Our most recent National Geographic Kids focused on penguins lend itself nicely to a little penguin unit study. We researched penguins using a Brainpop clip, reading our awesome Nat Geo which provided a lot of great info for my 2nd graders, and using a few nonfiction easy readers. After reading/watching, we’d add facts to our penguin circle maps. Then, after our circle maps were full of wonderful penguin facts we then moved them into a tree map to organize our facts. For our penguin tree map, we had four branches – looks like, lives, eat, and predators. The kids organized their facts under the specific branches to make writing their penguin book easier. I decided to focus the kiddos instead of just letting them write. I’m finding on report writing at 2nd grade level in a highly ELL population, we’re really struggling at knowing what to write, how to sequence, and how to focus on important information, so I’m using this writing assignment as a way to scaffold their learning.
Here’s our tree map and planning…
Below are some pictures of their finished books…..
Over the first half of the year in 2nd grade, we have spent a lot of time working with informational text. While some of the text features have been easy for the kids to identify and use, some have been more difficult. So one morning we worked together to make a Text Features Anchor chart using clippings from National Geographic for Kids, Time for Kids, and the regular Time Magazine. What I love about this is the kids have been referring to it while on their text features hunt at literacy stations. I love anchor charts for this very reason and it’s even better when the kids remember to refer to it on their own!
I’m a little/lot late in blogging about this, but I still had to share. In September, my 2nd graders and I did an informational text study on weather. We focused on clouds, sunlight, rain, and snow. We read informational books (there are some great weather informational books written by Erin Edison), watched clips on Brainpop Jr., and shared background knowledge. After learning about the type of weather, we created a circle map with facts we learned. Then, we turned the circle maps into an informational book about weather that we wrote together. Since we’ve been studying informational text and text features we also included a table of contents and headings into our books. Here’s a ton of pictures of our work.
Here are our circle maps that we created with the information we learned from the books and the Brainpop videos.
We are very lucky and have a Time for Kids subscription for each class at our school. Time for Kids is a great way to incorporate informational text, learn about text features, and write informational responses. On Friday, we read the recent Time for Kids issue about bats.
As we were reading, we talked about text features. We spent time looking at the headings, fact box, glossary, photographs, and captions, and the kids are starting to pick up the text features on their own. When we were done we started a circle map about bats and added the facts learned from Time for Kids. After adding those facts, we read an informational book about Bats. Then, we added more facts. The kiddos loved learning all of the cool things about bats and the pictures in both the article and book were awesome.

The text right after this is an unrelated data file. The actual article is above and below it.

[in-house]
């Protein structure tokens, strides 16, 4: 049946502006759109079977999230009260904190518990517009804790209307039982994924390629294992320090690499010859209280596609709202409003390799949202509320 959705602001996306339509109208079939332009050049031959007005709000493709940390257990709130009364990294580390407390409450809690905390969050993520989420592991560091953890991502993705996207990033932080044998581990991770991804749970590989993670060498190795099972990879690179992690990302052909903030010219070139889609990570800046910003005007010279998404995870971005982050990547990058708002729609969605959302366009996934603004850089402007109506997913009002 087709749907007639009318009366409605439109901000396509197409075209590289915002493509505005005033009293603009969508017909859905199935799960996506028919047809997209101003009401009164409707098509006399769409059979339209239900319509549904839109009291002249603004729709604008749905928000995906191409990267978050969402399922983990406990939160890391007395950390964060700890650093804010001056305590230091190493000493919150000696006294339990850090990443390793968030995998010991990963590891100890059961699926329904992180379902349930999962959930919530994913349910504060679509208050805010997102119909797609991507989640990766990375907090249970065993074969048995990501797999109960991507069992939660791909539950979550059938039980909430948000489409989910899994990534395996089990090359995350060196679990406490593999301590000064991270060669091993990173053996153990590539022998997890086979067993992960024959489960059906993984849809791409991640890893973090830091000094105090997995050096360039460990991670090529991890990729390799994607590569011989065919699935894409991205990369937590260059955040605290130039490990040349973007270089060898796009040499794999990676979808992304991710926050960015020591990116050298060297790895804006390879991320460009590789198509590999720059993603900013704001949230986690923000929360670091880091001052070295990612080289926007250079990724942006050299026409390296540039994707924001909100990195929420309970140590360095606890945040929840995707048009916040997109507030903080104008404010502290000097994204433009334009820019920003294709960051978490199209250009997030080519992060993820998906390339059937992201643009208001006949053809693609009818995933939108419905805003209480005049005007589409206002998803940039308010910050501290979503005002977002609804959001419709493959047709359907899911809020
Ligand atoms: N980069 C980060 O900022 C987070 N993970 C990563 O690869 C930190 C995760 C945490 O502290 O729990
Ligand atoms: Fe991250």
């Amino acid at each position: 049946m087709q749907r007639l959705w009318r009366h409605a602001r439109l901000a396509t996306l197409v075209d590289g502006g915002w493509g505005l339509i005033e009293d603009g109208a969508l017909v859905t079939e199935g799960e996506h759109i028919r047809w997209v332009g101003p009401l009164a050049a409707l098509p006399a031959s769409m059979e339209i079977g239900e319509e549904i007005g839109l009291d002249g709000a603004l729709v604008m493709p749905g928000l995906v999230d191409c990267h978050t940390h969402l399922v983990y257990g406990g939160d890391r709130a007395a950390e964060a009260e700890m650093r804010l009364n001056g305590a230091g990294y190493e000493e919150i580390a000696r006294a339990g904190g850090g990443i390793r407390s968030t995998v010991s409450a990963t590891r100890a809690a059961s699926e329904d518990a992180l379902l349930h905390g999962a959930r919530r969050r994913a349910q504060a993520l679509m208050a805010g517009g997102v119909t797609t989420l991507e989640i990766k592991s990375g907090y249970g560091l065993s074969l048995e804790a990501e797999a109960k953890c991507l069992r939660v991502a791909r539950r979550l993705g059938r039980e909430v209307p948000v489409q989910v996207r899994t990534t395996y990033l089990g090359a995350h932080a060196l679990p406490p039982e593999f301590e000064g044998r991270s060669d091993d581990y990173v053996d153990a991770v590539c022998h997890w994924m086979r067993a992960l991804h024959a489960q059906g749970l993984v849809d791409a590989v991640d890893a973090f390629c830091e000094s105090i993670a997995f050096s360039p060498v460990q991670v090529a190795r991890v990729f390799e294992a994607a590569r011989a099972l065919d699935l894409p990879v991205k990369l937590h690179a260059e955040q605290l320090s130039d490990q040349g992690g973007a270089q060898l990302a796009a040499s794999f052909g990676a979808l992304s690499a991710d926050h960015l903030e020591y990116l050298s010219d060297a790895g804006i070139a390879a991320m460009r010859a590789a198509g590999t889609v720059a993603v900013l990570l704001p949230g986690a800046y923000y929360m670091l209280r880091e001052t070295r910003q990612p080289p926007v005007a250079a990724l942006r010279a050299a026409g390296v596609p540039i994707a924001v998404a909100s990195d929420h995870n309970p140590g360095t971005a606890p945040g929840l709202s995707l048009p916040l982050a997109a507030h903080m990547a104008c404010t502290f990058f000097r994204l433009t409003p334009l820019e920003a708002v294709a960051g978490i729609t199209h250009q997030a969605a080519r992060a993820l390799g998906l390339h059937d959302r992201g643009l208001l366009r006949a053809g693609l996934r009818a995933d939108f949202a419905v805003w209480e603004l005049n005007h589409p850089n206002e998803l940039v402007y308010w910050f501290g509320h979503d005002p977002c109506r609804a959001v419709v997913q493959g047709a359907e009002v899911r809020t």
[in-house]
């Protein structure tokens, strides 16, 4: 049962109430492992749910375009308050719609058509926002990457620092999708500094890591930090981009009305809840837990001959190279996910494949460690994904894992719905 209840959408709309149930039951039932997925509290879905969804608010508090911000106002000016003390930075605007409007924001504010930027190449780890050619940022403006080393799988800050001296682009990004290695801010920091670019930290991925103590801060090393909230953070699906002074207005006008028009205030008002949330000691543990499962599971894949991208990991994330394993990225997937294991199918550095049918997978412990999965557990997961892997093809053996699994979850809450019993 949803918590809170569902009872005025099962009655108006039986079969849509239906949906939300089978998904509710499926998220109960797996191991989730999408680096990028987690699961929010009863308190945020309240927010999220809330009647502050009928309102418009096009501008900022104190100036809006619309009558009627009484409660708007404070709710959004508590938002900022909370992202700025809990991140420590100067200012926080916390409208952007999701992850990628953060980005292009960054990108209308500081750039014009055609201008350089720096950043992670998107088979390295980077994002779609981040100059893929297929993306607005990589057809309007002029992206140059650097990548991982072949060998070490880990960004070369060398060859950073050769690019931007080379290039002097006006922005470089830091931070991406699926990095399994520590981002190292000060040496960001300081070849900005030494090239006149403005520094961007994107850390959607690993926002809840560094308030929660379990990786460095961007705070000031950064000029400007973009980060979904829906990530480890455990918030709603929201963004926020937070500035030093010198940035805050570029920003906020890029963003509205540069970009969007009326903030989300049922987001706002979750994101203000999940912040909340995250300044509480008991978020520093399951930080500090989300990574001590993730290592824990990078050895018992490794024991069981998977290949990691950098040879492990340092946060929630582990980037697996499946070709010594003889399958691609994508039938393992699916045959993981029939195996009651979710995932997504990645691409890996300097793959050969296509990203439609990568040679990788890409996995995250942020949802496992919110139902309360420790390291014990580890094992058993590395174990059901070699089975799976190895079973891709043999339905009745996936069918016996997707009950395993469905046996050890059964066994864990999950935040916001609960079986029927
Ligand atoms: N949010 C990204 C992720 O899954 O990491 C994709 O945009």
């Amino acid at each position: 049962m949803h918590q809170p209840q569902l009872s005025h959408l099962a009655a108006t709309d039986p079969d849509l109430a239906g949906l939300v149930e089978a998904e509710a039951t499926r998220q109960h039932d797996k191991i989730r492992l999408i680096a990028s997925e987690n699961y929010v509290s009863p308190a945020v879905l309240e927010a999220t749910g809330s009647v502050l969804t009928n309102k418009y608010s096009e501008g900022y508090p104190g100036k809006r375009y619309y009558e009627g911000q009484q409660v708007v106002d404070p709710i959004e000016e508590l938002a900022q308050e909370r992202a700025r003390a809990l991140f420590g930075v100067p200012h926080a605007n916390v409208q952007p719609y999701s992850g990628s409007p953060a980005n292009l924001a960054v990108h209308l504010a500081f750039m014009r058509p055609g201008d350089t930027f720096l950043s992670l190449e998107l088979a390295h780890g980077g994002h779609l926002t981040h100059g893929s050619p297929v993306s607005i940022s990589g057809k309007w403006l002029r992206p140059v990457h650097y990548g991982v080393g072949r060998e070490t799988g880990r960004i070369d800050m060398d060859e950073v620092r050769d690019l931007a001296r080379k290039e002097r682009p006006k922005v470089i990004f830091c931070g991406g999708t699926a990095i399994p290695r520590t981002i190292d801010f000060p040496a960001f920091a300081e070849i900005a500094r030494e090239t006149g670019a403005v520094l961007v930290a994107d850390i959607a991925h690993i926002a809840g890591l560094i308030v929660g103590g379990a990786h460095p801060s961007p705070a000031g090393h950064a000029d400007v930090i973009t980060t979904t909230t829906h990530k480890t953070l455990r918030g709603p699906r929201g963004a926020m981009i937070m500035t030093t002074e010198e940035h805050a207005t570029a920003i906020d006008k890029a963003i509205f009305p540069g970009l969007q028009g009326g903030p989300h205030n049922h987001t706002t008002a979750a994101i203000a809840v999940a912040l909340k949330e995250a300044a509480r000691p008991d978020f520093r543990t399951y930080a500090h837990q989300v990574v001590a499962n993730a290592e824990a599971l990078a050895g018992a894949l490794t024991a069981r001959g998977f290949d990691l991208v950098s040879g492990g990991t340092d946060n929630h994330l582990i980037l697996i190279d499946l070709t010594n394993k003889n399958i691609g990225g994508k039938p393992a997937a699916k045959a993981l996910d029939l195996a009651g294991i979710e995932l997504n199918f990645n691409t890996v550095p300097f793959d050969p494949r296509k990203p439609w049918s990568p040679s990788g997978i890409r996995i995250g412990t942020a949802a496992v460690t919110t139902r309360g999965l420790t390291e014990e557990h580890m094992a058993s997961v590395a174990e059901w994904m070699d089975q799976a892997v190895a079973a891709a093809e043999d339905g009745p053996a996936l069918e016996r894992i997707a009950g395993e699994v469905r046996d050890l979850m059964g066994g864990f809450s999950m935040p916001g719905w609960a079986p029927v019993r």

So our first grade team took on a huge project and it went so well! American Symbols is one of our social studies standards and with the huge increase in informational text we decided to create a huge unit on it. Each teacher took a symbol – White House, Statue of Liberty, Washington Monument, American Flag, and Bald Eagle. Then, we came up with a PowerPoint, books to use, stations etc. My symbol was the White House – see my ideas below…
First, I started out by showing this fun video of a student interviewing President Obama. I started off by telling the kids that we had a mystery symbol today and they had to guess what it was. They loved the suspense and love the video. The video was about 10 minutes long so I picked out the appropriate parts that I thought they would enjoy.
Next, we watched a PowerPoint that I made on the White House. This PowerPoint focused on the main facts that I wanted my first graders to come away knowing. After the PowerPoint, we started a whole group circle map putting up details from the PowerPoint. Then, we read a nonfiction book about the White House and again added more facts.
See our White House Class Circle Map….
Station #4 – World Book Kids Article
Students read a White House article printed from World Book Kids online and highlighted key facts.
The White House has a great website with a virtual tour of the White House. The kids can see a map of the White House and see pictures and information on the various rooms. This is a kid favorite station!
So I was so excited for today’s first day of informational text and it went better than I could have imagined. The kids really got into it and it was so fun seeing them so excited about learning. As they were looking through their nonfiction book piles they couldn’t stop talking about all the neat things they saw. There was a lot of “Miss V, come look at this!” What more could I ask for!
For our first day of nonfiction/informational text study, I followed Debbie Miller’s plan that she laid out in her book, Reading with Meaning. Before even introducing text features or nonfiction conventions, she suggests giving the kids a chance to explore. So, on each table I had a bin of nonfiction books. There were sports books, animal books, weather books, truck books, social studies books, etc. I allowed the kids about five to ten minutes just to explore.